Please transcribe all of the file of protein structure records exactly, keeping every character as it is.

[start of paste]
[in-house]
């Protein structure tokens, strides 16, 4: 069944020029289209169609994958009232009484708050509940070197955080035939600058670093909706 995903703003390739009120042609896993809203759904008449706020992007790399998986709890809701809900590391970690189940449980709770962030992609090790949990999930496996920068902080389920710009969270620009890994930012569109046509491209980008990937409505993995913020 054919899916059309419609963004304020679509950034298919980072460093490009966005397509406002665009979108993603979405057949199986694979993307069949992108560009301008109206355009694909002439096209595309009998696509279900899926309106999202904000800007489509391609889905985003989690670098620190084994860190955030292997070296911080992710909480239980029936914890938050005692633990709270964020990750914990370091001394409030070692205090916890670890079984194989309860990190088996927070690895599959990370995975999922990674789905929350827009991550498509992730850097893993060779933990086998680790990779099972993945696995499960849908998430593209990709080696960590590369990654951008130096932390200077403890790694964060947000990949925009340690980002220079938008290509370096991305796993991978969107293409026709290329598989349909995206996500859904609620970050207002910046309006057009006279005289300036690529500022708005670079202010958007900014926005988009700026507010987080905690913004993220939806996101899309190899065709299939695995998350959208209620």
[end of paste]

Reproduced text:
[in-house]
């Protein structure tokens, strides 16, 4: 069944020029289209169609994958009232009484708050509940070197955080035939600058670093909706 995903703003390739009120042609896993809203759904008449706020992007790399998986709890809701809900590391970690189940449980709770962030992609090790949990999930496996920068902080389920710009969270620009890994930012569109046509491209980008990937409505993995913020 054919899916059309419609963004304020679509950034298919980072460093490009966005397509406002665009979108993603979405057949199986694979993307069949992108560009301008109206355009694909002439096209595309009998696509279900899926309106999202904000800007489509391609889905985003989690670098620190084994860190955030292997070296911080992710909480239980029936914890938050005692633990709270964020990750914990370091001394409030070692205090916890670890079984194989309860990190088996927070690895599959990370995975999922990674789905929350827009991550498509992730850097893993060779933990086998680790990779099972993945696995499960849908998430593209990709080696960590590369990654951008130096932390200077403890790694964060947000990949925009340690980002220079938008290509370096991305796993991978969107293409026709290329598989349909995206996500859904609620970050207002910046309006057009006279005289300036690529500022708005670079202010958007900014926005988009700026507010987080905690913004993220939806996101899309190899065709299939695995998350959208209620």